All the Way from Memphis
|This article does not cite any references or sources. (March 2010)|
|"All the Way from Memphis"|
|Single by Mott the Hoople|
|from the album Mott|
|B-side||"Ballad of Mott the Hoople (26th March 1972, Zürich)"|
|Producer(s)||Mott the Hoople|
|Mott the Hoople singles chronology|
"All the Way from Memphis" is a single released by Mott the Hoople. The song tells a story about a rock 'n' roller whose guitar is shipped to Oriole, Kentucky instead of Memphis. The musician gets half-way there before he realizes his instrument is missing and takes a month to track it down. When he gets the guitar back, he is scolded by a stranger for being neglectful and self-centered. In the original version of the song, the stranger is referred to as a "spade", in later versions the word "dude" is substituted.
The song reflects a weariness with the rock and roll life-style, including the strain of constant touring and the low public opinion of rock 'n' roll singers. This theme appears in the chorus, which is repeated with minor variations: "you look like a star, but you're still on the dole," "you look like a star, but you're really out on parole."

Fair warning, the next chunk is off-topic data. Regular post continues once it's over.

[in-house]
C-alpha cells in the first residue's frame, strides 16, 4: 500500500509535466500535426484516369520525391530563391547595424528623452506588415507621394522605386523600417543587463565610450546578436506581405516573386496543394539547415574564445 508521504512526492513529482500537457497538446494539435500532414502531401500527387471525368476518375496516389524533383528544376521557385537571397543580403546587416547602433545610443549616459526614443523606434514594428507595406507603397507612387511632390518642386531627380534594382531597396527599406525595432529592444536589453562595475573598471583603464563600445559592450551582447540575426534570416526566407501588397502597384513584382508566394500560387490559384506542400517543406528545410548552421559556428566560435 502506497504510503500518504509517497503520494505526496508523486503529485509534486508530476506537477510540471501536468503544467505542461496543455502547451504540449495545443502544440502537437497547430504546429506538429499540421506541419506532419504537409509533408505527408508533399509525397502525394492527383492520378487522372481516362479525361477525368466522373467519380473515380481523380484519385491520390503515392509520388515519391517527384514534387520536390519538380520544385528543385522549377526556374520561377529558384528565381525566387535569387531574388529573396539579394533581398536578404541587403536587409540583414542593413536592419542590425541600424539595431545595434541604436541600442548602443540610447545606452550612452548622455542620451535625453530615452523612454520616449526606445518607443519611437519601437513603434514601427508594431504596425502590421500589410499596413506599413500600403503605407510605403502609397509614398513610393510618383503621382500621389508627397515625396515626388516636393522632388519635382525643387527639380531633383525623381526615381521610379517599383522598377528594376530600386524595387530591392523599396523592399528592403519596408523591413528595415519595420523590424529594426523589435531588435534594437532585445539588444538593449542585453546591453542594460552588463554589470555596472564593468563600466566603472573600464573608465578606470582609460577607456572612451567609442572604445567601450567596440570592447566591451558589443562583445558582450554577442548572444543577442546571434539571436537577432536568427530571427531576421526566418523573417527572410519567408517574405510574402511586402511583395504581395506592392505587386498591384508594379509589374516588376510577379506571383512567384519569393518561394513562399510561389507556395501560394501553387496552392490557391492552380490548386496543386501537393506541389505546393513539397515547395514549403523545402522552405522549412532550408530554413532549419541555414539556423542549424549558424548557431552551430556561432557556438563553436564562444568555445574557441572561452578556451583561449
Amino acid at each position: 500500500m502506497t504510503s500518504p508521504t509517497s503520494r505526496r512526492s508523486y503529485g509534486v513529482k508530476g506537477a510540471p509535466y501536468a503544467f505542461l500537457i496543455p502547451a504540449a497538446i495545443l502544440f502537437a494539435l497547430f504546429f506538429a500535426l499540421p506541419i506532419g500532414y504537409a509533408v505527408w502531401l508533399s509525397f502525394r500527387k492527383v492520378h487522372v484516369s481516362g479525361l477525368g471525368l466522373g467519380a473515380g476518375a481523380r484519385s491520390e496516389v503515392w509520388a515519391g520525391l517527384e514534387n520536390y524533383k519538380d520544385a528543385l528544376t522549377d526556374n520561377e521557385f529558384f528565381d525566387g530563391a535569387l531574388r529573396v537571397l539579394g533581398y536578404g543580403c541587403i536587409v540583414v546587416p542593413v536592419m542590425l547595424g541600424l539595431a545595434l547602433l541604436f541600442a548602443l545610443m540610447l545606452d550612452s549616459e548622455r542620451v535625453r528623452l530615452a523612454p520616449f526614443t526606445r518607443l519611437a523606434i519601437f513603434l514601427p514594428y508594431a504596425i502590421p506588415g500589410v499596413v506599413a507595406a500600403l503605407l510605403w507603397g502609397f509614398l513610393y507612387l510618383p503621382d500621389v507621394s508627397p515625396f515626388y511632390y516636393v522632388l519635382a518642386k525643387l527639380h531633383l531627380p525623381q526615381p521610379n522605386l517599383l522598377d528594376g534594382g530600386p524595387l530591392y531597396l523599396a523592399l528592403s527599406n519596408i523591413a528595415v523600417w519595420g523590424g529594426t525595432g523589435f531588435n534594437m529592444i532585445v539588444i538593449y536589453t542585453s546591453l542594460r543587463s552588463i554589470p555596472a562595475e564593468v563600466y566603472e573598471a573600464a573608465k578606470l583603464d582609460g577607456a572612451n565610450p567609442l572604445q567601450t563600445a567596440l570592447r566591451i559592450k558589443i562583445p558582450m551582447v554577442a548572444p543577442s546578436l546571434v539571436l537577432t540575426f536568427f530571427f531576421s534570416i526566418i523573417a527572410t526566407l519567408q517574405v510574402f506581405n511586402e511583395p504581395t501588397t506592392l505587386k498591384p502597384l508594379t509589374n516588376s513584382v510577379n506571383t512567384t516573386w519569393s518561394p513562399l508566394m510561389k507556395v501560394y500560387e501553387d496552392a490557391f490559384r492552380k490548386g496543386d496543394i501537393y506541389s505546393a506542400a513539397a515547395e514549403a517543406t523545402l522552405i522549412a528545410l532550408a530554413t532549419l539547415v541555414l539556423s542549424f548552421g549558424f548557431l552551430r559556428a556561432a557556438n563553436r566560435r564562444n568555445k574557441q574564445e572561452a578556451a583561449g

It was covered by Brian May on his 1998 album Another World; Hunter guested on this cover. The event was one of the many times Queen have connected with Mott the Hoople. It was also covered by supergroup Contraband on their 1991 debut and last album. The British rock band Thunder also performed a live version appearing on multiple compilation albums. The British punk band Abdoujaparov cover the track on their 2002 album Air Odeon Disco Pub.
The song was probably based on an actual event involving guitarist Mick Ralphs. This loss of Mick's guitar is also mentioned on "The Ballad of Mott the Hoople".
|This 1970s single-related article is a stub. You can help Wikipedia by expanding it.|